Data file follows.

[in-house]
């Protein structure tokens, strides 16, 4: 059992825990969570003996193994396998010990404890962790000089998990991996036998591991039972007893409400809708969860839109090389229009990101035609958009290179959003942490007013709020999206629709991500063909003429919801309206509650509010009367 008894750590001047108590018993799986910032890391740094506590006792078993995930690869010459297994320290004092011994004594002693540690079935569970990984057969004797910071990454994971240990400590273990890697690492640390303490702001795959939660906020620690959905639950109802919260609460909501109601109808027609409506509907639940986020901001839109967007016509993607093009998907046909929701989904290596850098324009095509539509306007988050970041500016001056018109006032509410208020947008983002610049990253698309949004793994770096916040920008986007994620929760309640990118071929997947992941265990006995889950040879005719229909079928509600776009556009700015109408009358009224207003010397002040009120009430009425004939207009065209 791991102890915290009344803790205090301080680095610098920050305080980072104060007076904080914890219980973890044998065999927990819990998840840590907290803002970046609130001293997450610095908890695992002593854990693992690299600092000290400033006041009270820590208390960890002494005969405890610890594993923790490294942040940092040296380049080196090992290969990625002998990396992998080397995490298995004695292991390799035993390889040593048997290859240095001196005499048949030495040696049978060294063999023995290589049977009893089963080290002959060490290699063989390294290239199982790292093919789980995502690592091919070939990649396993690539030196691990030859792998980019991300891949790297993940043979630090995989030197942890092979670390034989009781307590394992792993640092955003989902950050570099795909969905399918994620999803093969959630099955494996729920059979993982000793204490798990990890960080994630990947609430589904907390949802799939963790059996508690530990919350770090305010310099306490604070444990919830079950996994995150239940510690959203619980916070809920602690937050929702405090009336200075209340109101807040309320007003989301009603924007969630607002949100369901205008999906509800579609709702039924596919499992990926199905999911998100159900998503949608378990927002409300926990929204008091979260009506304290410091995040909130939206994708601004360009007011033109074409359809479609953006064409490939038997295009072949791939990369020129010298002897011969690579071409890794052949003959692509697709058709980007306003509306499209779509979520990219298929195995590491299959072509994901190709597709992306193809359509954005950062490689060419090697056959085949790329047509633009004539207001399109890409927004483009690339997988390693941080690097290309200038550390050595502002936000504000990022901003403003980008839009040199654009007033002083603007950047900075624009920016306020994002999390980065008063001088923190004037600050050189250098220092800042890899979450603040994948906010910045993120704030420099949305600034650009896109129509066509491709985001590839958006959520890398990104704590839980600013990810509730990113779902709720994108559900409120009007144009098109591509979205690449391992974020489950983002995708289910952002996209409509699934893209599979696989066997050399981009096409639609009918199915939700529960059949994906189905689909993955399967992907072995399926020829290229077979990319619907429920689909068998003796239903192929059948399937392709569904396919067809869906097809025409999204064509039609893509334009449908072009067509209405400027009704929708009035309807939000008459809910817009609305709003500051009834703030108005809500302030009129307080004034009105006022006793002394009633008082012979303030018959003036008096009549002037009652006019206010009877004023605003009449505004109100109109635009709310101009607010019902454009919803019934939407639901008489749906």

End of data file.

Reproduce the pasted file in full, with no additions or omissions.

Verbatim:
[in-house]
């Protein structure tokens, strides 16, 4: 059992825990969570003996193994396998010990404890962790000089998990991996036998591991039972007893409400809708969860839109090389229009990101035609958009290179959003942490007013709020999206629709991500063909003429919801309206509650509010009367 008894750590001047108590018993799986910032890391740094506590006792078993995930690869010459297994320290004092011994004594002693540690079935569970990984057969004797910071990454994971240990400590273990890697690492640390303490702001795959939660906020620690959905639950109802919260609460909501109601109808027609409506509907639940986020901001839109967007016509993607093009998907046909929701989904290596850098324009095509539509306007988050970041500016001056018109006032509410208020947008983002610049990253698309949004793994770096916040920008986007994620929760309640990118071929997947992941265990006995889950040879005719229909079928509600776009556009700015109408009358009224207003010397002040009120009430009425004939207009065209 791991102890915290009344803790205090301080680095610098920050305080980072104060007076904080914890219980973890044998065999927990819990998840840590907290803002970046609130001293997450610095908890695992002593854990693992690299600092000290400033006041009270820590208390960890002494005969405890610890594993923790490294942040940092040296380049080196090992290969990625002998990396992998080397995490298995004695292991390799035993390889040593048997290859240095001196005499048949030495040696049978060294063999023995290589049977009893089963080290002959060490290699063989390294290239199982790292093919789980995502690592091919070939990649396993690539030196691990030859792998980019991300891949790297993940043979630090995989030197942890092979670390034989009781307590394992792993640092955003989902950050570099795909969905399918994620999803093969959630099955494996729920059979993982000793204490798990990890960080994630990947609430589904907390949802799939963790059996508690530990919350770090305010310099306490604070444990919830079950996994995150239940510690959203619980916070809920602690937050929702405090009336200075209340109101807040309320007003989301009603924007969630607002949100369901205008999906509800579609709702039924596919499992990926199905999911998100159900998503949608378990927002409300926990929204008091979260009506304290410091995040909130939206994708601004360009007011033109074409359809479609953006064409490939038997295009072949791939990369020129010298002897011969690579071409890794052949003959692509697709058709980007306003509306499209779509979520990219298929195995590491299959072509994901190709597709992306193809359509954005950062490689060419090697056959085949790329047509633009004539207001399109890409927004483009690339997988390693941080690097290309200038550390050595502002936000504000990022901003403003980008839009040199654009007033002083603007950047900075624009920016306020994002999390980065008063001088923190004037600050050189250098220092800042890899979450603040994948906010910045993120704030420099949305600034650009896109129509066509491709985001590839958006959520890398990104704590839980600013990810509730990113779902709720994108559900409120009007144009098109591509979205690449391992974020489950983002995708289910952002996209409509699934893209599979696989066997050399981009096409639609009918199915939700529960059949994906189905689909993955399967992907072995399926020829290229077979990319619907429920689909068998003796239903192929059948399937392709569904396919067809869906097809025409999204064509039609893509334009449908072009067509209405400027009704929708009035309807939000008459809910817009609305709003500051009834703030108005809500302030009129307080004034009105006022006793002394009633008082012979303030018959003036008096009549002037009652006019206010009877004023605003009449505004109100109109635009709310101009607010019902454009919803019934939407639901008489749906």